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Researchers Break DC Voting System and Leave School Fight Song Behind

An experiment in digital voting by Washington, DC not only gave the developers behind the project a taste of the challenges they face in creating a secure voting application, but it gave researchers at the University of Michigan a chance to broadcast their school's fight song every time somebody cast a vote.

Beginning in the last week of September, the District of Columbia Board of Elections & Ethics launched a public test of a new next generation election system that would provide military and other overseas voters a simplified method of receiving and returning their ballots. As laid out by Paul Stenbjorn, director of information services at the district, the goal was to publish the source code and offer a public examination period "in which users would be given unfettered access to the system to determine its strength or weakness, assess its usability, and generally kick the tires."

Captivated by the challenge, U Michigan's J. Alex Halderman, an assistant professor of computer science and engineering, rapidly assembled a team of students and staff with the goal of hacking into the system as quickly as possible.

The voting application works like this: Absentee voters receive letters by snail mail directing them to a Web site, where they can log in with a unique PIN. From there they can download a PDF version of the ballot and either return it by mail or fill it out electronically and upload the completed ballot as a PDF to the server. The server encrypts these uploaded ballots, and election staff members transfer them to a standalone PC after the election, where the ballots are decrypted and printed out for tallying, just as a mailed-in ballot would be.

The application being tested is written as open source in a Ruby on Rails framework running on top of the Apache Web server and MySQL database, according to a blog post by Halderman that describes the exploit. Within 36 hours of starting the exercise, his team found a weakness in the way the program processed those uploaded ballots.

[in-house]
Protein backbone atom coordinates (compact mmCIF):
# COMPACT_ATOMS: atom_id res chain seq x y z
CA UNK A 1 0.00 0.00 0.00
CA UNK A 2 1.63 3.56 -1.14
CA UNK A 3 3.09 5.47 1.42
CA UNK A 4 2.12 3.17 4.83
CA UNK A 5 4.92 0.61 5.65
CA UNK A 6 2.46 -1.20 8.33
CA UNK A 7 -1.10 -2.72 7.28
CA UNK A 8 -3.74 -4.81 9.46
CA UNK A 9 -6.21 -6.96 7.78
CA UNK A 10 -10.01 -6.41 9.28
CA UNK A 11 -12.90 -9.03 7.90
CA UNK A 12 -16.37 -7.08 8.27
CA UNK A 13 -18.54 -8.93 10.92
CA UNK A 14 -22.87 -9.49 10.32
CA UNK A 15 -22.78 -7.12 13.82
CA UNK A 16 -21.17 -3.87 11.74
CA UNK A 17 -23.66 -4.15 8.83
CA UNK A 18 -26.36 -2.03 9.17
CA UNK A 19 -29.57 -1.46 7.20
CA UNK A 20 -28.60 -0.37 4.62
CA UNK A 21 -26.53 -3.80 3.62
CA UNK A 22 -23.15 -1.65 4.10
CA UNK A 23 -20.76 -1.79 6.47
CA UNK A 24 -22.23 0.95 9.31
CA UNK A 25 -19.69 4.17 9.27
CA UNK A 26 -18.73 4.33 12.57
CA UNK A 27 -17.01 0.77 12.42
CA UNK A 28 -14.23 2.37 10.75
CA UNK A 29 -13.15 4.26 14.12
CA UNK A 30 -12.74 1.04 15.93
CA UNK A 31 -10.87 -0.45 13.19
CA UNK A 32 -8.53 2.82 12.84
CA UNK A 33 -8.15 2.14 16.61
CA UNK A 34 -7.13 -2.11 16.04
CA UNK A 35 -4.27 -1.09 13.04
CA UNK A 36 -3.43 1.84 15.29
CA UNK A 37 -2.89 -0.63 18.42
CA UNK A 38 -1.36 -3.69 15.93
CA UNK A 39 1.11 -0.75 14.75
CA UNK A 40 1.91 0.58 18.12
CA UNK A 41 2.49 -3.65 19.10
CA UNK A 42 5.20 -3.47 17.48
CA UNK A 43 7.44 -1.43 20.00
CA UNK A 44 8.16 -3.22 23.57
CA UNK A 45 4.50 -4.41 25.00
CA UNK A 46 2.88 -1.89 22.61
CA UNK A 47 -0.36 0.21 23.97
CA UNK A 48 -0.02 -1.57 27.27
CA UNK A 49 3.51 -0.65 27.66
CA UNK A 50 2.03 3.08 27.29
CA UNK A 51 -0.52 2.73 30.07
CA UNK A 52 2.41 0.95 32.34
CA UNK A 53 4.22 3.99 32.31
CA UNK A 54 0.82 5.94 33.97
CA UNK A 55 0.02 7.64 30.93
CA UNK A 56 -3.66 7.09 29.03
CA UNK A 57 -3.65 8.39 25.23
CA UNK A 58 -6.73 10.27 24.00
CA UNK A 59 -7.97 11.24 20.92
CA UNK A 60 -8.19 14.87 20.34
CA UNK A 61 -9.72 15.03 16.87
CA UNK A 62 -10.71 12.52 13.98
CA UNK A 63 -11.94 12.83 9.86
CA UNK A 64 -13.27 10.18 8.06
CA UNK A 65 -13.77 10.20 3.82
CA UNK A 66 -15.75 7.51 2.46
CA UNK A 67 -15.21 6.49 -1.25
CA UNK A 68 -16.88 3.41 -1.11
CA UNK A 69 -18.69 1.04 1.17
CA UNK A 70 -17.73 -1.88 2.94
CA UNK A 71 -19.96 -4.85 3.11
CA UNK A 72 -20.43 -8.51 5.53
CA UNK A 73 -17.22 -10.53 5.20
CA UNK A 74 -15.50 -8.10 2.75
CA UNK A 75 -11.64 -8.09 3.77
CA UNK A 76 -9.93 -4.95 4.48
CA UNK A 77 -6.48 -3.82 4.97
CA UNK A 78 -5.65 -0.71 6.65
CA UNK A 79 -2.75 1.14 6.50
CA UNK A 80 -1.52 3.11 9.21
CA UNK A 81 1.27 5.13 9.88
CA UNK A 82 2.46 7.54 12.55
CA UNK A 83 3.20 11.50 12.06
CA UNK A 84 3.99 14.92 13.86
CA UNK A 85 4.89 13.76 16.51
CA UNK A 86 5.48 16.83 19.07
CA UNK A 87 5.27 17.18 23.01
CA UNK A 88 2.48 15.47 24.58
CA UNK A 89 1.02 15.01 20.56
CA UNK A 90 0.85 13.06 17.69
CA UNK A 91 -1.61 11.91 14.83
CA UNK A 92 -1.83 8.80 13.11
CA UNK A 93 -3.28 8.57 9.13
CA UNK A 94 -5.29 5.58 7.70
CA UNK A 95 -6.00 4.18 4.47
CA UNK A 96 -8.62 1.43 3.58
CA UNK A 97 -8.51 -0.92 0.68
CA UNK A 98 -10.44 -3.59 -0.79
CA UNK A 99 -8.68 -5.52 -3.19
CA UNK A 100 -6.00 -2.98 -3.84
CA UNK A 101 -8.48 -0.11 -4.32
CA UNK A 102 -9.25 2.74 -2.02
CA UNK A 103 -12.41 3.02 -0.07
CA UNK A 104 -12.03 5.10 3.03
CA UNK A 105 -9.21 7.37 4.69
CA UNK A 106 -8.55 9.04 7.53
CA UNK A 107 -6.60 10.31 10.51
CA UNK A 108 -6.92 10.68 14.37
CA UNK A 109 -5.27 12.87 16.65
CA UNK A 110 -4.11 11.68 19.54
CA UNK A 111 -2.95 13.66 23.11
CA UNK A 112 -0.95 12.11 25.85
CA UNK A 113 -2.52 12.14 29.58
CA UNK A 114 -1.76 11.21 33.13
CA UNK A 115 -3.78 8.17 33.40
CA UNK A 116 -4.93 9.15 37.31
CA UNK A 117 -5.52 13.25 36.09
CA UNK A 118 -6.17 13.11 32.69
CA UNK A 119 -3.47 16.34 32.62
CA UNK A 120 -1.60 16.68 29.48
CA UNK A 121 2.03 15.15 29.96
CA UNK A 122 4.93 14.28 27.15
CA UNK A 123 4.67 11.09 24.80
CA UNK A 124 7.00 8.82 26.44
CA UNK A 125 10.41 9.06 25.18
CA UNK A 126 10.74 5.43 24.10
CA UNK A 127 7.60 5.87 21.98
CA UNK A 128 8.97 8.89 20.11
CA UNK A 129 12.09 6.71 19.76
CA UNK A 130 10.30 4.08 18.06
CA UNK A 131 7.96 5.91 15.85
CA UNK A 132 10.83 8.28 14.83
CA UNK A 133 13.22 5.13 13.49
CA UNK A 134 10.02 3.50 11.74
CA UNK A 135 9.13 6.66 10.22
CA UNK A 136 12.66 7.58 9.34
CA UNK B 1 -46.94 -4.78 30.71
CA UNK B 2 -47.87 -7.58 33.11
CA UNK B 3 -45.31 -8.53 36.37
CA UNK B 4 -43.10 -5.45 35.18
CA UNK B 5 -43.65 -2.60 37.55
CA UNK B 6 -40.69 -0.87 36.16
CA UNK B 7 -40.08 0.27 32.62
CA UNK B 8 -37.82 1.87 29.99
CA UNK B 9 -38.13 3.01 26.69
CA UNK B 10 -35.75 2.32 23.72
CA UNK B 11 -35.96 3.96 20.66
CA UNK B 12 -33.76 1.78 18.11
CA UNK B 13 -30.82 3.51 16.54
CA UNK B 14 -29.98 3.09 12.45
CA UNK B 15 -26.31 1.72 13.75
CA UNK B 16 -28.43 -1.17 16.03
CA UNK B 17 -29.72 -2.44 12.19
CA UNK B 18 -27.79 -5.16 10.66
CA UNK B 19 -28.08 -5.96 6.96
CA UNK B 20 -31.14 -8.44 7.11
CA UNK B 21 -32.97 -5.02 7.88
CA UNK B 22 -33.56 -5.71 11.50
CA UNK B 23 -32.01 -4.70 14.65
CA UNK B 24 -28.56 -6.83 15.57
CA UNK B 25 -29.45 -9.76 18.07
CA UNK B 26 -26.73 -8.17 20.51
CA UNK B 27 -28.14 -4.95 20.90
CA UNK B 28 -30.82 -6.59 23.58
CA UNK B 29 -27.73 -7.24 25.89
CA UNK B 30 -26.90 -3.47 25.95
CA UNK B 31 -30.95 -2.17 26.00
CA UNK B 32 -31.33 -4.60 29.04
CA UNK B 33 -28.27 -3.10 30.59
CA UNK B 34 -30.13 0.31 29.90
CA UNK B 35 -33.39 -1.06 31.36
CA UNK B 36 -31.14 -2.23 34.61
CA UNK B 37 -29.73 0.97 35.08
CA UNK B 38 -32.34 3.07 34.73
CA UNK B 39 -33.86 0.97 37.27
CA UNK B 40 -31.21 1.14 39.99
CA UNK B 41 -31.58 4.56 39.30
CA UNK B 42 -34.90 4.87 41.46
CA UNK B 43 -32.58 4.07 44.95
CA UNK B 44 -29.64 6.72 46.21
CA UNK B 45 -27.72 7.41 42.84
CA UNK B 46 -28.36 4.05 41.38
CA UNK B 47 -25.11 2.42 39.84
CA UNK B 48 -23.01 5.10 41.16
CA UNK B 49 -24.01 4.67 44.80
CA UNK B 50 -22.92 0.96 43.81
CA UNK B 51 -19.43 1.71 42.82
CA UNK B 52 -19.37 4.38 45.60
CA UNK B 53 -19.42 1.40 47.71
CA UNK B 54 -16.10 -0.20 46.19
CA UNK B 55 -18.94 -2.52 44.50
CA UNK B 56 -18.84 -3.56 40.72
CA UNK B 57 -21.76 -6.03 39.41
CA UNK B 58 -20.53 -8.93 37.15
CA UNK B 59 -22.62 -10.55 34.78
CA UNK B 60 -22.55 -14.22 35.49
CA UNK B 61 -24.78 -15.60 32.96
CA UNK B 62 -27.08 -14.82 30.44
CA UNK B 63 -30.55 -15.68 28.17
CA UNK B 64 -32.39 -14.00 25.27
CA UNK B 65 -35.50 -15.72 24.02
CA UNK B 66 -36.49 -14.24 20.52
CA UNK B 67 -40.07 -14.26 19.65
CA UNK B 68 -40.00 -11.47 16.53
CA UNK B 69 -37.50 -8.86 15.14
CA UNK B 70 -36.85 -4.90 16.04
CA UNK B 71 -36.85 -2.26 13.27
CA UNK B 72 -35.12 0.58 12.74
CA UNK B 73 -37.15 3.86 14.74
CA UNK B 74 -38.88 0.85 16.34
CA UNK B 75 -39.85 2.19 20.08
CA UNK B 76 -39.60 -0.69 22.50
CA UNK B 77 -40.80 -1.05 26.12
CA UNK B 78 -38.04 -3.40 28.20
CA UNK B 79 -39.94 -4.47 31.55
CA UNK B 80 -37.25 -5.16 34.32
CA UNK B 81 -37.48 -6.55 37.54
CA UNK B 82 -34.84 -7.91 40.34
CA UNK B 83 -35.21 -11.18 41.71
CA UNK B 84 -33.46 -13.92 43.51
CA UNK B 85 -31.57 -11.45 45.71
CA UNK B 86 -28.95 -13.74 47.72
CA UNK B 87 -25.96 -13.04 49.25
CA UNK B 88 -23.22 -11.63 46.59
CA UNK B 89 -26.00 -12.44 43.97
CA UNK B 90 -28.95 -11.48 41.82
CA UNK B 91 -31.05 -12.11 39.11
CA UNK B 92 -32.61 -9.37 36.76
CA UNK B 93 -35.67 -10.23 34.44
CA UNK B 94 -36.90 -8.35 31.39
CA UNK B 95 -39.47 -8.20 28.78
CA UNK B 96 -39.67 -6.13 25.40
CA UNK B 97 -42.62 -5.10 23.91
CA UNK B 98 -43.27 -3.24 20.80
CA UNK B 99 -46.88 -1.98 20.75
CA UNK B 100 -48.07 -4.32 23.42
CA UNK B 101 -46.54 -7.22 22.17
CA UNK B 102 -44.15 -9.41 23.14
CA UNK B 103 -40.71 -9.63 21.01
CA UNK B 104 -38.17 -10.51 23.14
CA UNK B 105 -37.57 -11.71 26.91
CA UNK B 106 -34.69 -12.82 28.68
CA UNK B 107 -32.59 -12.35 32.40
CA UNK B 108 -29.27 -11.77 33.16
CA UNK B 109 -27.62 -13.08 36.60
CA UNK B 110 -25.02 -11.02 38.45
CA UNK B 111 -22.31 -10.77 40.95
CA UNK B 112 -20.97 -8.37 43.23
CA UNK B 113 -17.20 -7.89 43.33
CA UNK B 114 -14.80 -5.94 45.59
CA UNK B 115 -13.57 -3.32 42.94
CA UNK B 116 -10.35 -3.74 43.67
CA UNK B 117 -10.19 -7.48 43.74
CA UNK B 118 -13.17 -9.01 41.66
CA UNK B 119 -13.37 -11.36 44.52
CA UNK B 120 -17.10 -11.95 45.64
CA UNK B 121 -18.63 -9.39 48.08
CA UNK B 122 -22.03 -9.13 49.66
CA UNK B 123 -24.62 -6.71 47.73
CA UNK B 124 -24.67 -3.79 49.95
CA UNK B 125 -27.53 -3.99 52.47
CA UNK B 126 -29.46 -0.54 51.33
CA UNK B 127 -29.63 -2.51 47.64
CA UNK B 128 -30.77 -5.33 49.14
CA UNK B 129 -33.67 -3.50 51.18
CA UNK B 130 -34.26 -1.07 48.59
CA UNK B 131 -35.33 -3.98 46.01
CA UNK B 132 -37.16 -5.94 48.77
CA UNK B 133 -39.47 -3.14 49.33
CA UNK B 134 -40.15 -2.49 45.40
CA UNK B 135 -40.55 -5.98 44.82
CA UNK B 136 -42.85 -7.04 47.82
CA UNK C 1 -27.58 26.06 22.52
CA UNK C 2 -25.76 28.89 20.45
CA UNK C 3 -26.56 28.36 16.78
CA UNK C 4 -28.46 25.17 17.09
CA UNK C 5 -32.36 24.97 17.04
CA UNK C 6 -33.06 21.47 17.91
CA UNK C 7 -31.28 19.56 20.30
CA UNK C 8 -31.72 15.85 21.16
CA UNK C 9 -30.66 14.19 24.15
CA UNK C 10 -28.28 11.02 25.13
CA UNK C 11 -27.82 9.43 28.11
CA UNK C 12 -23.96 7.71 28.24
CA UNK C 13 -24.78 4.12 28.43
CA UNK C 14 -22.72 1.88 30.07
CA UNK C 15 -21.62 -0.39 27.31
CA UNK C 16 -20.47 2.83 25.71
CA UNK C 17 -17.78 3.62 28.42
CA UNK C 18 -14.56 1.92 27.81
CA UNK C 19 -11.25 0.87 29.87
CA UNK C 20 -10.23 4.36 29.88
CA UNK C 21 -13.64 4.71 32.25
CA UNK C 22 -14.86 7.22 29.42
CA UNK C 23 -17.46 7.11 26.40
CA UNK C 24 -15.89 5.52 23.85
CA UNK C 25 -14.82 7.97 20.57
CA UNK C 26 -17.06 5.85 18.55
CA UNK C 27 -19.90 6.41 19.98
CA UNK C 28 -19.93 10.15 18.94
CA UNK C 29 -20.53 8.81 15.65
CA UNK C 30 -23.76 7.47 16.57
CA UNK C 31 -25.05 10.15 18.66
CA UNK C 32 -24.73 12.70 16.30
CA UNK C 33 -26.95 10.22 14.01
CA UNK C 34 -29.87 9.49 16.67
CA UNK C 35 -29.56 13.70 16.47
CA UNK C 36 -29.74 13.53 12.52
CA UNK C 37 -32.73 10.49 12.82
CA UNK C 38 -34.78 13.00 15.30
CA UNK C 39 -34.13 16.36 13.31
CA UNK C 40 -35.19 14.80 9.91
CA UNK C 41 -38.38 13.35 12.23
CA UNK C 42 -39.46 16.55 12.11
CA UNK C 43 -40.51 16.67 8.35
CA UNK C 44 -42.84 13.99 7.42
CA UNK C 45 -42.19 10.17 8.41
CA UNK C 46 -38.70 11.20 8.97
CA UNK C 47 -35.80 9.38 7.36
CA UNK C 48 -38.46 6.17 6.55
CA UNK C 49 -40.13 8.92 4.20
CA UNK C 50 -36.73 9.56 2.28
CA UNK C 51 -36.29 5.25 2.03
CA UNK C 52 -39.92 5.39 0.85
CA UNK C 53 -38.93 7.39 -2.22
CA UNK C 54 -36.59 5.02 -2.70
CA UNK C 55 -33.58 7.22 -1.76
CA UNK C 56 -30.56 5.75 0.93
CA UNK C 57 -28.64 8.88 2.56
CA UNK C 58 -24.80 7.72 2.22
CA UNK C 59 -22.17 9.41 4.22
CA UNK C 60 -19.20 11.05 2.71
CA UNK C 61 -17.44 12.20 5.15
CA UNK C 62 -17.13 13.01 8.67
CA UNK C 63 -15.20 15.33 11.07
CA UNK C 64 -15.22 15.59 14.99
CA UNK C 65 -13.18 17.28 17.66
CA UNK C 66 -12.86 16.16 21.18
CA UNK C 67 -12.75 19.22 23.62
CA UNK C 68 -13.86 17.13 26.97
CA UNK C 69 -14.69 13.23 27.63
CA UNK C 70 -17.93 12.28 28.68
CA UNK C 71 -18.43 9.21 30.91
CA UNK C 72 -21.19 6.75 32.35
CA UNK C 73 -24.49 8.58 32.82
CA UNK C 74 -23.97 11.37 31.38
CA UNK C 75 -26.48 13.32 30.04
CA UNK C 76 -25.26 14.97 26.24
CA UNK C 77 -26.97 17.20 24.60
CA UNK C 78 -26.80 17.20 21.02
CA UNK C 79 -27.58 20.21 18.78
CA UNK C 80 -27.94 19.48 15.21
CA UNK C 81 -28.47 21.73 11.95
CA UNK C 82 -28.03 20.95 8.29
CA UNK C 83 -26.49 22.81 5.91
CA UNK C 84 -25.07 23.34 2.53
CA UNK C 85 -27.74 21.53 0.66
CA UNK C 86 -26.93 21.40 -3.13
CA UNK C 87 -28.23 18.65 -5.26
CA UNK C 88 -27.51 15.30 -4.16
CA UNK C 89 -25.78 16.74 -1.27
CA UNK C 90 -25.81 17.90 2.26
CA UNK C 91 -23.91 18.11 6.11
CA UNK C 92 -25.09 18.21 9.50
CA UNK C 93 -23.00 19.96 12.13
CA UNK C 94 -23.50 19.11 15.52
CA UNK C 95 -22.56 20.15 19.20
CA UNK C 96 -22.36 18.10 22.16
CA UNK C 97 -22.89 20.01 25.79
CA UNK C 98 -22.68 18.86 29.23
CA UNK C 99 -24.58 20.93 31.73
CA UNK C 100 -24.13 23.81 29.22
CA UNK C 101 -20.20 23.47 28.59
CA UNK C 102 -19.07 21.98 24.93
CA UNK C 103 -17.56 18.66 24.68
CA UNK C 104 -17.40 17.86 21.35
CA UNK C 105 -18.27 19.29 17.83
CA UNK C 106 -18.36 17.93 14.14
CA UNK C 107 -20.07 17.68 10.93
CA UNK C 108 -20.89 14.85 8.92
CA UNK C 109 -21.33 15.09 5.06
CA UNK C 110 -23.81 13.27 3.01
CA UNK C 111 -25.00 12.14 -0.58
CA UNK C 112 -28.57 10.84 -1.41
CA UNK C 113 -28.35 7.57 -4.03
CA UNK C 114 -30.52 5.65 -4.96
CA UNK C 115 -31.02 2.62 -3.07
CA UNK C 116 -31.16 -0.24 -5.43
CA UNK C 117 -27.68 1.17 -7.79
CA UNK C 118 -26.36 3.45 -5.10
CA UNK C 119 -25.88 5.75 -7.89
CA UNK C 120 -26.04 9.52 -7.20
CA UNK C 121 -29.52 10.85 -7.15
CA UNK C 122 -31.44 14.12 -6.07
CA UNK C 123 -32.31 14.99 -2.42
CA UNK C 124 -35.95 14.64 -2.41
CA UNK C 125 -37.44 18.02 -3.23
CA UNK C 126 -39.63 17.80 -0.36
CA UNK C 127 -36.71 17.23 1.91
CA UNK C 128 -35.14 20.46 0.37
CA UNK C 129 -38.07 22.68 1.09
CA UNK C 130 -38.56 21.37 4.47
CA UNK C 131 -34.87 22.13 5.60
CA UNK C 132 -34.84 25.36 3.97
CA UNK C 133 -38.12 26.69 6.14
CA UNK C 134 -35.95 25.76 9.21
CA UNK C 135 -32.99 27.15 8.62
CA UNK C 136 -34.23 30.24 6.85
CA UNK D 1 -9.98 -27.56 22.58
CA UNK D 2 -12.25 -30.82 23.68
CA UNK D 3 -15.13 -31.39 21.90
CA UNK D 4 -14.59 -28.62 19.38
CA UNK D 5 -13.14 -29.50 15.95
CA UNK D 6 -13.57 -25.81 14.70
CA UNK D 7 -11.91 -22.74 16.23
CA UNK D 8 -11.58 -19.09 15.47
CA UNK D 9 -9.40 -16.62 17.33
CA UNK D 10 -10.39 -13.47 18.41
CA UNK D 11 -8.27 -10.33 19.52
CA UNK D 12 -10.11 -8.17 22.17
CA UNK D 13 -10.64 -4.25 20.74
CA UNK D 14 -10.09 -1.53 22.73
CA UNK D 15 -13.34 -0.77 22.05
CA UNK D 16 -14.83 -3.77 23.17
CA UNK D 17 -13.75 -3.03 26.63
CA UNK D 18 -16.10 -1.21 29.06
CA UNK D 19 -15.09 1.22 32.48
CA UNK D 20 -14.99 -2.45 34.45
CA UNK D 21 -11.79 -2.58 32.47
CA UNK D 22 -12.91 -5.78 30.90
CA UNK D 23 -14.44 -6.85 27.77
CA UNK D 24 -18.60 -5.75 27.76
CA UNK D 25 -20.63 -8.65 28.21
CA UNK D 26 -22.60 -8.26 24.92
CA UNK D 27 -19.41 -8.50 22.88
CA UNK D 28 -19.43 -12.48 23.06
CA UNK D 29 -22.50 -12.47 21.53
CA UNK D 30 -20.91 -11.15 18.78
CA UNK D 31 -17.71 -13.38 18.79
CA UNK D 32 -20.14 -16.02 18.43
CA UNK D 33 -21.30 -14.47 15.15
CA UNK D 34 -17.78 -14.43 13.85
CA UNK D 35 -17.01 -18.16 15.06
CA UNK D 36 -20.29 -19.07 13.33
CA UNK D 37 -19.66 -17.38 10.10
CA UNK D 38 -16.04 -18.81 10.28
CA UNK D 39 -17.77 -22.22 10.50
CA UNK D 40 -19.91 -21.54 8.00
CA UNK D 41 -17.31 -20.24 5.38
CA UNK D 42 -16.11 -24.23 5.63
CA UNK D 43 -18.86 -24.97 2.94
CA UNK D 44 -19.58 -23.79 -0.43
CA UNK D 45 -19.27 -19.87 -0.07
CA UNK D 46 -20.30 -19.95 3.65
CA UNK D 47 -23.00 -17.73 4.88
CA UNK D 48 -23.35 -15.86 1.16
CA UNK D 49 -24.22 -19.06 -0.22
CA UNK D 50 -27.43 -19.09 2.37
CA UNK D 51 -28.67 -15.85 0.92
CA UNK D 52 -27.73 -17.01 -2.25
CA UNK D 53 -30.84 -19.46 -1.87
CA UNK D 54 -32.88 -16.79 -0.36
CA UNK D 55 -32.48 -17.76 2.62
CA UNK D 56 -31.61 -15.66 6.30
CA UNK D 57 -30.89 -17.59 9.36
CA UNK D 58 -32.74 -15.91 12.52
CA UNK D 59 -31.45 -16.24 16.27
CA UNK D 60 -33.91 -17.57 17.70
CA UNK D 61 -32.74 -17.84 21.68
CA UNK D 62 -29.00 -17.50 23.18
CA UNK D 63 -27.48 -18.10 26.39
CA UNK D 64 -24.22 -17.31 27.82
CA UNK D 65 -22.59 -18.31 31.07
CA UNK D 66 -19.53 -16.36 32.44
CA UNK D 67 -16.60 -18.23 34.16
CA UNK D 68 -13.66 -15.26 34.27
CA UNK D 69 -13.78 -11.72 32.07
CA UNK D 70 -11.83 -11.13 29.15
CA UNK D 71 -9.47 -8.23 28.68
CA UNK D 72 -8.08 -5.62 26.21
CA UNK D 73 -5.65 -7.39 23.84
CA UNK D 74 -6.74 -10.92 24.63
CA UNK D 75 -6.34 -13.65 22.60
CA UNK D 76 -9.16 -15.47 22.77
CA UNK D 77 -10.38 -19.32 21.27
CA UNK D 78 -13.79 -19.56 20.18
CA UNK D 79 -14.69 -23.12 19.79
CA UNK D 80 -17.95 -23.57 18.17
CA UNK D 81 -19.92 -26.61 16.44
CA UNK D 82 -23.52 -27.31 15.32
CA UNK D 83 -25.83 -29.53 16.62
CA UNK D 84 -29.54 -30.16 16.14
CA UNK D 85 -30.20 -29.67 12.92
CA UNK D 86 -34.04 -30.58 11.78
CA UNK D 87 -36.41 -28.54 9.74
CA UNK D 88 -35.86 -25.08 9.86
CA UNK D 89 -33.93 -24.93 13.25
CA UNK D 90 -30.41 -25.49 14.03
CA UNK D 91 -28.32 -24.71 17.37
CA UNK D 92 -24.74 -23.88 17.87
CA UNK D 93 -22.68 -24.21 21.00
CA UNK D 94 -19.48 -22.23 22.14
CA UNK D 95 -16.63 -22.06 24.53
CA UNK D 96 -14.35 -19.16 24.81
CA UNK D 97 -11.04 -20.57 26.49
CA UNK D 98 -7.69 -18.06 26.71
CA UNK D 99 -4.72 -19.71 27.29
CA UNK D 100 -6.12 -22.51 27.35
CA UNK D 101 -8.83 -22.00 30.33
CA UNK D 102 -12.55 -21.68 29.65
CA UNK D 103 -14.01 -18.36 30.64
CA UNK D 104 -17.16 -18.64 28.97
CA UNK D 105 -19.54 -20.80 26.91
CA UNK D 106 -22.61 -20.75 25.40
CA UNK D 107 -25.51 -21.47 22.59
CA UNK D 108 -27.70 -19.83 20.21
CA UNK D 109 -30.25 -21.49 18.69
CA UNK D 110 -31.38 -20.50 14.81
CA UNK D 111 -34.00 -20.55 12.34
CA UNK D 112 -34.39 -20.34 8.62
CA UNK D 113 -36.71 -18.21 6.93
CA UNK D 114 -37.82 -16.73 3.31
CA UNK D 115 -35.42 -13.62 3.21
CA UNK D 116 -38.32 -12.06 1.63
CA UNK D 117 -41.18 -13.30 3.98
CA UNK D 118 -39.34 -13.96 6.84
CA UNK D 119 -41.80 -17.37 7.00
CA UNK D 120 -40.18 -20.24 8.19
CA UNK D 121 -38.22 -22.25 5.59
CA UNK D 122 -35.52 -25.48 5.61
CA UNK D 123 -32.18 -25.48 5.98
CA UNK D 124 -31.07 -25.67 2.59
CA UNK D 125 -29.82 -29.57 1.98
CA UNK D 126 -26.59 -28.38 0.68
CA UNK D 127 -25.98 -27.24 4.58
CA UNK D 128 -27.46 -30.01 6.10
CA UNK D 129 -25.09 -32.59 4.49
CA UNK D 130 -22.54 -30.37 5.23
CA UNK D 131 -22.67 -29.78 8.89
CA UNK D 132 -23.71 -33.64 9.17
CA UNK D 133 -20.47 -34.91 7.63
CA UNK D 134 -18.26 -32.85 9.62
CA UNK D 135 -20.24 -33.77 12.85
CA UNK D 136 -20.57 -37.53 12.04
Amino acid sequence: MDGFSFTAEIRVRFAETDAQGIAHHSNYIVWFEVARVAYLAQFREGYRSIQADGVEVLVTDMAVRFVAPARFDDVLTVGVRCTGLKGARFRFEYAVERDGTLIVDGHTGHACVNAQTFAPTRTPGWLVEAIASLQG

"[We] found that we could gain the same access privileges as the server application program itself, including read and write access to the encrypted ballots and database," he wrote.

Not only were the researchers able to read all of the ballot contents, but they were able to modify votes (to write-ins for famous robots and computers, including HAL 9000 from 2001: A Space Odyssey) and reprogram the server with a few new features. For example, they rigged the system to play "The Victors," U Michigan's fight song, 15 seconds after each new ballot was cast.

The research team also installed a "back door" that let them view all the incoming votes and who cast them, thereby violating ballot secrecy.

DC's Stenbjorn said he sees the results of the experiment as an opportunity to become more aggressive about tackling the security challenges inherent in electronic voting. "When Alex Halderman and his students successfully hacked the system, we learned many valuable lessons about the security issues with the file upload mechanisms used in this software," he wrote in an open letter posted on the election site. "More importantly, however, we achieved a collaborative engagement with the computer science community that was working with elections officials in the early stages of developing a better model for future deployment."

For now DC will allow overseas voters to download their PDF ballot. But they'll be required to return the completed ballot by paper mail. Stenbjorn said in the meantime he looks forward to continuing the collaboration. "We all know that this does not represent the end of digital ballot transport but a step toward a solution that will be less partisan in its Big 10 affiliations."

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